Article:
Texis is the only search engine with the structure of a SQL relational database (rdbms). SQL as used here means Structured Query Language - not Microsoft's product named with that term! SQL is an industry standard defined by the American National Standards Institute (ANSI), and its counterpart, the International Organization for Standardization (ISO). All major database vendors use SQL as their query language.
SQL provides many advantages for addressing complicated search requirements. It also provides you with the confidence of a reliable, well-defined path for implementing unanticipated new search functionality in the future. SQL is a rich, mature, open standard used by hundreds of thousands of database application developers around the world.
All other search engines provide a much narrower range of capabilities based on proprietary interfaces. No other search engine provides the versatility of using SQL as its application development model.
Texis is the only relational database that can store and search text documents of unlimited size within standard database tables. All other solutions that purport to accomplish this employ, either explicitly or "under the covers," a loosely coupled external text index, and store documents in a binary large object (blob) field. That approach causes major bottlenecks.
Text-searching and relational database management are radically different paradigms for organizing and retrieving information. They were developed over decades as completely separate technologies and do not marry easily. Thunderstone has devoted more than 10 years to solving this problem; it is our "core competency." Thunderstone is the only software vendor to have undertaken and solved this challenge head-on.
Many of our customers use Texis for content management. Examples include legal document archiving and editorial publishing systems. However, Texis "out of the box" is not a finished content management application. You must customize it for that purpose - see below regarding application development. One of the benefits of using Texis for content management is that you can make it do what you want. If off-the-shelf content management solutions don't quite do everything you need, you'll end up bringing in consultants (programmers) to customize it anyway. Sometimes it is preferable to start with a more generic platform, and design exactly what you need from the start.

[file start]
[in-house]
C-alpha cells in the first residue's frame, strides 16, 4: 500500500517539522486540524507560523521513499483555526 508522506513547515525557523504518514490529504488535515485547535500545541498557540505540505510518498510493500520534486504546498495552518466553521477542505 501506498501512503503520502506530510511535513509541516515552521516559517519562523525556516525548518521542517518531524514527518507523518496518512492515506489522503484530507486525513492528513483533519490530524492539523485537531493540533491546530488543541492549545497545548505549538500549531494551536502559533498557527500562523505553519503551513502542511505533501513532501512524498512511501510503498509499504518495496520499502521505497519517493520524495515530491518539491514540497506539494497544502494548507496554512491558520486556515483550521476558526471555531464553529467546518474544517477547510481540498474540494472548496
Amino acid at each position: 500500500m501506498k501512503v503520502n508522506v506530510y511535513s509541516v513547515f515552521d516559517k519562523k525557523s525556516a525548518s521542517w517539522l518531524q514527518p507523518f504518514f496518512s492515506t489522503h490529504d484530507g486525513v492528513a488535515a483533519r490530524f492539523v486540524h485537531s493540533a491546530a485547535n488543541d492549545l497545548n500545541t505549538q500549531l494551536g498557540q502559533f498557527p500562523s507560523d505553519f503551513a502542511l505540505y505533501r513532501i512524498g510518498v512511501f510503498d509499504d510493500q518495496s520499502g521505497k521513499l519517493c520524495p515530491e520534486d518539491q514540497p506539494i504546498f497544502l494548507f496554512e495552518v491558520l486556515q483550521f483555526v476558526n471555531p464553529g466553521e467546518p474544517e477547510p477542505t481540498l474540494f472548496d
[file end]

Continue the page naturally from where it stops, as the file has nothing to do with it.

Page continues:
Many e-commerce web sites use Texis. Some are powered entirely by Texis technology. Others use Texis as a search engine, together with commerce tools of other vendors. Texis is an ideal application development platform for various e-commerce applications. Thunderstone also provides some generic commerce application scripts that may be customized with the tools discussed below.
The word "portal" has come to mean a uniform web "front-end" to disparate "back-end" computer systems. Texis includes many portal-building features. The most important relate to web fetching, i.e., retrieving content from other web applications in real-time. A typical use of this ability is to create a "federated" search application that integrates results from disparate sources. Texis actually is a whole suite of tools that together enable a developer to create, deploy, and maintain web-based applications. The tool suite encompasses: a scripting environment; data importing utilities, a web crawler; a database; a search engine; and even a web server.
Knowledge Management is a broad term for sharing of knowledge within an organization systematically, instead of informally as is the human tradition. Tools for searching archives are fundamental to KM. In many cases, an effective internal search engine will give you the greatest KM benefit for the least investment. Texis is designed to meet the most sophisticated internal search needs. The idea of KM may encompass a variety of other applications such as cataloging of individuals' expertise. Texis provides tools for creating such applications, but they are not "out of the box" features.
Database X in fact has tied in a separate text-indexing module by means of a "foreign-key join," an extremely inefficient technique. It is suitable only for small databases and light user loads. And text searches will be slow!
Search engine Y ignores SQL logic and treats database records as documents. So you lose ability to do sorting on other columns, real-time updates, and many other capabilities that are inherent in a relational database.
Search engine Z uses only a subset of the SQL language, and does not perform some of the basic functions of a database. For example, it probably doesn't support JOIN operations, the DISTINCT argument, the GROUP BY command, the HAVING clause. These are all generic features of the SQL language. And when records are updated (changed), it must rebuild the search index in a time-consuming batch operation. In between index rebuilds - which may occur only once a day - searches match the old stale data, not the new data. A true relational database (of which Texis is one) never allows the indexes to get "out of sync" with the data.
Texis is the core technology, encompassing the database and search engine capabilities.